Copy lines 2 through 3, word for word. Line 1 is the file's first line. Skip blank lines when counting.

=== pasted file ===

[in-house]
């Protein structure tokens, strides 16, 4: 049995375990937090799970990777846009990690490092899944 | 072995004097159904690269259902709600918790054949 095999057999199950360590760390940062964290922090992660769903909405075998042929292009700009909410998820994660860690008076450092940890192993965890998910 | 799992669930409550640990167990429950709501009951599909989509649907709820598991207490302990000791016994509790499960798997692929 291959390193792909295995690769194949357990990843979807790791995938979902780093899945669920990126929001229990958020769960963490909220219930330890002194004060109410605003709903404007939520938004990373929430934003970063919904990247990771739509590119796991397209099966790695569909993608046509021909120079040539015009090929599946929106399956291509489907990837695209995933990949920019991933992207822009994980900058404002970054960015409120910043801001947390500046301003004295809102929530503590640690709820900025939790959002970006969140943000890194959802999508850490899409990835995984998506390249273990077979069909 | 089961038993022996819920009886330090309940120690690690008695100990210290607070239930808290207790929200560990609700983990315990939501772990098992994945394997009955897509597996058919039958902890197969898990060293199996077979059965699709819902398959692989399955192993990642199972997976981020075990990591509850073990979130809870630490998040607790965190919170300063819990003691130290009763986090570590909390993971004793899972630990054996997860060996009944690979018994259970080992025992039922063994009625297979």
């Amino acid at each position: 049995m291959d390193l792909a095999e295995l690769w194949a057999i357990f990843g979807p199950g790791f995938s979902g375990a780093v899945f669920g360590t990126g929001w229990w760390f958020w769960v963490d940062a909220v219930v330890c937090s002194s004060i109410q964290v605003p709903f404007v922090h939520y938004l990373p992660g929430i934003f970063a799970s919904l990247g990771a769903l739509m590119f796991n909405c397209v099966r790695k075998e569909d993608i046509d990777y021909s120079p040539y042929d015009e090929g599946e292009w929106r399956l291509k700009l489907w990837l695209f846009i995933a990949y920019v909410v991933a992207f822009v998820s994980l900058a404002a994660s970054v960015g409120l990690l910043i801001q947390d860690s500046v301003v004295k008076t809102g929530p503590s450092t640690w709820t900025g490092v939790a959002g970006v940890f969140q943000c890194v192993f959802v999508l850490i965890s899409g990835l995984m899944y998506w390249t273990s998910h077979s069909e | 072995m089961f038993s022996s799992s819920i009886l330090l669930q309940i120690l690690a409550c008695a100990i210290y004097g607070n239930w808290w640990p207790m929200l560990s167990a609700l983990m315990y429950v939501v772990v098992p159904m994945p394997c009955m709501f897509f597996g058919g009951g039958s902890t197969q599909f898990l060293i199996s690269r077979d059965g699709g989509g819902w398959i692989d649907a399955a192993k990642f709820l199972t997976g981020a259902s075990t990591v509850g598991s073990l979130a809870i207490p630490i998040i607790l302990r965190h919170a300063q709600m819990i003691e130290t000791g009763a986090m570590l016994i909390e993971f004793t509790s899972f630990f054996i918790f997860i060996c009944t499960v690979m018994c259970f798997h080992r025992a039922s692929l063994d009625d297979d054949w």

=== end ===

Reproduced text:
């Protein structure tokens, strides 16, 4: 049995375990937090799970990777846009990690490092899944 | 072995004097159904690269259902709600918790054949 095999057999199950360590760390940062964290922090992660769903909405075998042929292009700009909410998820994660860690008076450092940890192993965890998910 | 799992669930409550640990167990429950709501009951599909989509649907709820598991207490302990000791016994509790499960798997692929 291959390193792909295995690769194949357990990843979807790791995938979902780093899945669920990126929001229990958020769960963490909220219930330890002194004060109410605003709903404007939520938004990373929430934003970063919904990247990771739509590119796991397209099966790695569909993608046509021909120079040539015009090929599946929106399956291509489907990837695209995933990949920019991933992207822009994980900058404002970054960015409120910043801001947390500046301003004295809102929530503590640690709820900025939790959002970006969140943000890194959802999508850490899409990835995984998506390249273990077979069909 | 089961038993022996819920009886330090309940120690690690008695100990210290607070239930808290207790929200560990609700983990315990939501772990098992994945394997009955897509597996058919039958902890197969898990060293199996077979059965699709819902398959692989399955192993990642199972997976981020075990990591509850073990979130809870630490998040607790965190919170300063819990003691130290009763986090570590909390993971004793899972630990054996997860060996009944690979018994259970080992025992039922063994009625297979």
């Amino acid at each position: 049995m291959d390193l792909a095999e295995l690769w194949a057999i357990f990843g979807p199950g790791f995938s979902g375990a780093v899945f669920g360590t990126g929001w229990w760390f958020w769960v963490d940062a909220v219930v330890c937090s002194s004060i109410q964290v605003p709903f404007v922090h939520y938004l990373p992660g929430i934003f970063a799970s919904l990247g990771a769903l739509m590119f796991n909405c397209v099966r790695k075998e569909d993608i046509d990777y021909s120079p040539y042929d015009e090929g599946e292009w929106r399956l291509k700009l489907w990837l695209f846009i995933a990949y920019v909410v991933a992207f822009v998820s994980l900058a404002a994660s970054v960015g409120l990690l910043i801001q947390d860690s500046v301003v004295k008076t809102g929530p503590s450092t640690w709820t900025g490092v939790a959002g970006v940890f969140q943000c890194v192993f959802v999508l850490i965890s899409g990835l995984m899944y998506w390249t273990s998910h077979s069909e | 072995m089961f038993s022996s799992s819920i009886l330090l669930q309940i120690l690690a409550c008695a100990i210290y004097g607070n239930w808290w640990p207790m929200l560990s167990a609700l983990m315990y429950v939501v772990v098992p159904m994945p394997c009955m709501f897509f597996g058919g009951g039958s902890t197969q599909f898990l060293i199996s690269r077979d059965g699709g989509g819902w398959i692989d649907a399955a192993k990642f709820l199972t997976g981020a259902s075990t990591v509850g598991s073990l979130a809870i207490p630490i998040i607790l302990r965190h919170a300063q709600m819990i003691e130290t000791g009763a986090m570590l016994i909390e993971f004793t509790s899972f630990f054996i918790f997860i060996c009944t499960v690979m018994c259970f798997h080992r025992a039922s692929l063994d009625d297979d054949w």